The WGN hit series, Underground made its way to the heart of Gullah/Geechee nation for its second season, which was filmed in Savannah, but set in South Carolina’s Sea Islands. Underground‘s second season delves into the history of Gullah/Geechee culture. Queen Quet, Chieftess and Head-of-State of the Gullah/Geechee Nation, stepped in as a consultant for the series in order to authenticate all representations, traditions, and songs of the Gullah/Geechee culture.
Queen Quet, who was the Gullah/Geechee Consultant for The Patriot, says this about Underground on her blog, “I told them [the creators of Underground] how this entire story had continued to inspire and uplift and how their arrival on our coast could be nothing short of a gift.”
The premiere season of Underground, created by Misha Green and Joe Pokaski, centers around a group of slaves in antebellum Georgia planning a 600-mile escape from a plantation. The series explores the equally courageous acts of abolitionists during the time who risked everything to run stations on the Underground Railroad. The plot follows slaves fighting for their lives, running from those charged with capturing them, dead or alive.
Reminiscent of Tarantino’s Django Unchained, Underground juxtaposes images of slavery with modern music. The opening scene of the pilot episode plays Kanye West’s “Black Skinhead” during a frantic escape scene. The use of relevant contemporary music will continue in season two, as new songs by Beyoncé and executive producer John Legend are featured.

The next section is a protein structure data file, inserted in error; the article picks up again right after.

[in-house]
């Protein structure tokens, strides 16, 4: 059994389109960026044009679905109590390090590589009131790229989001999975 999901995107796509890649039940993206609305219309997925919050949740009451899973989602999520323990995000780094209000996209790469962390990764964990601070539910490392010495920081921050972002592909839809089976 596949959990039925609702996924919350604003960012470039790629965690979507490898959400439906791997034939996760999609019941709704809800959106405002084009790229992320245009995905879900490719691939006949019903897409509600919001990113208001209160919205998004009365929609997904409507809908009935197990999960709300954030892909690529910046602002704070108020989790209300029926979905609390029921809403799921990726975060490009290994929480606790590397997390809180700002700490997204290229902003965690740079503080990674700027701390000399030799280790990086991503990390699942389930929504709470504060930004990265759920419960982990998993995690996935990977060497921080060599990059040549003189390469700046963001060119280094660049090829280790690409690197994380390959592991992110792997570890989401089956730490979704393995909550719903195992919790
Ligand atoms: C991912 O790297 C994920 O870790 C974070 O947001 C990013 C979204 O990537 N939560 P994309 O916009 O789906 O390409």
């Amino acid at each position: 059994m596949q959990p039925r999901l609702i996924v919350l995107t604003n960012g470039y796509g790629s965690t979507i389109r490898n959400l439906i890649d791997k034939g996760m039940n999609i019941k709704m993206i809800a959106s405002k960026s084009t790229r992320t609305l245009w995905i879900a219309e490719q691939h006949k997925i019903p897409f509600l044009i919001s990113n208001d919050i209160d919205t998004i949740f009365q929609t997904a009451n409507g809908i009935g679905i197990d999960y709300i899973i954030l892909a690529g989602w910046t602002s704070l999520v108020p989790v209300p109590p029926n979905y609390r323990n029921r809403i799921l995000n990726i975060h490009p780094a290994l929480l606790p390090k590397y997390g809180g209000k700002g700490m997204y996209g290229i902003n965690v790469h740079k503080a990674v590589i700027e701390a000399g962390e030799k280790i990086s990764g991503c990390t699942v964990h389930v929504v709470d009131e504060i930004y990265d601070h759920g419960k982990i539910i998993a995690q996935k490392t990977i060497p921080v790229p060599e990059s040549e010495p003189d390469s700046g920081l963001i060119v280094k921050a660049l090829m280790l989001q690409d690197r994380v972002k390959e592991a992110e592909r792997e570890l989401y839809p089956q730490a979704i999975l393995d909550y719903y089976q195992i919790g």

In a turn of events that has delighted viewers of season two’s trailer, John Legend will make an appearance as abolitionist Frederick Douglass. Viewers can also look forward to the anticipated arrival of Harriet Tubman in upcoming episodes, though she will be represented as drastically different from her commonly perceived image. In the trailer, Tubman is seen yielding both a gun and an ax while holding two enemies at bay by herself. She declares, “Don’t be foolish — I aim to end this quick.”
Tune in Wed. March 8 at 10 p.m. EST on WGN America to learn about American history like you never have before.
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